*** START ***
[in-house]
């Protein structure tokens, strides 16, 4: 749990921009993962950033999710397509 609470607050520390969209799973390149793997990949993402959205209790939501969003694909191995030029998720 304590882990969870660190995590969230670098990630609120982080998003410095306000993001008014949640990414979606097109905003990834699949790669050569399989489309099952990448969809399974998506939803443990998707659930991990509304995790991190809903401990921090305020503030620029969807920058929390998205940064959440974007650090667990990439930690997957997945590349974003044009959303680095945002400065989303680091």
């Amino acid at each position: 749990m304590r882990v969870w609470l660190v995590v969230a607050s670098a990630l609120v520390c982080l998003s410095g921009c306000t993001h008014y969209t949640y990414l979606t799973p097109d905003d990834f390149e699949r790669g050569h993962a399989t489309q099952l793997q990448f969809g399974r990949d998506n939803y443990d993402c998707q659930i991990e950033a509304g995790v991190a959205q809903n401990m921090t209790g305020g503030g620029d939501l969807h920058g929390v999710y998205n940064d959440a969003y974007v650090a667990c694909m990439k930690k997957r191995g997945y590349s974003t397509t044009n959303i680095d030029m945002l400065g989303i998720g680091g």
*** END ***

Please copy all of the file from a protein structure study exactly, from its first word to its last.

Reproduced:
[in-house]
């Protein structure tokens, strides 16, 4: 749990921009993962950033999710397509 609470607050520390969209799973390149793997990949993402959205209790939501969003694909191995030029998720 304590882990969870660190995590969230670098990630609120982080998003410095306000993001008014949640990414979606097109905003990834699949790669050569399989489309099952990448969809399974998506939803443990998707659930991990509304995790991190809903401990921090305020503030620029969807920058929390998205940064959440974007650090667990990439930690997957997945590349974003044009959303680095945002400065989303680091």
């Amino acid at each position: 749990m304590r882990v969870w609470l660190v995590v969230a607050s670098a990630l609120v520390c982080l998003s410095g921009c306000t993001h008014y969209t949640y990414l979606t799973p097109d905003d990834f390149e699949r790669g050569h993962a399989t489309q099952l793997q990448f969809g399974r990949d998506n939803y443990d993402c998707q659930i991990e950033a509304g995790v991190a959205q809903n401990m921090t209790g305020g503030g620029d939501l969807h920058g929390v999710y998205n940064d959440a969003y974007v650090a667990c694909m990439k930690k997957r191995g997945y590349s974003t397509t044009n959303i680095d030029m945002l400065g989303i998720g680091g």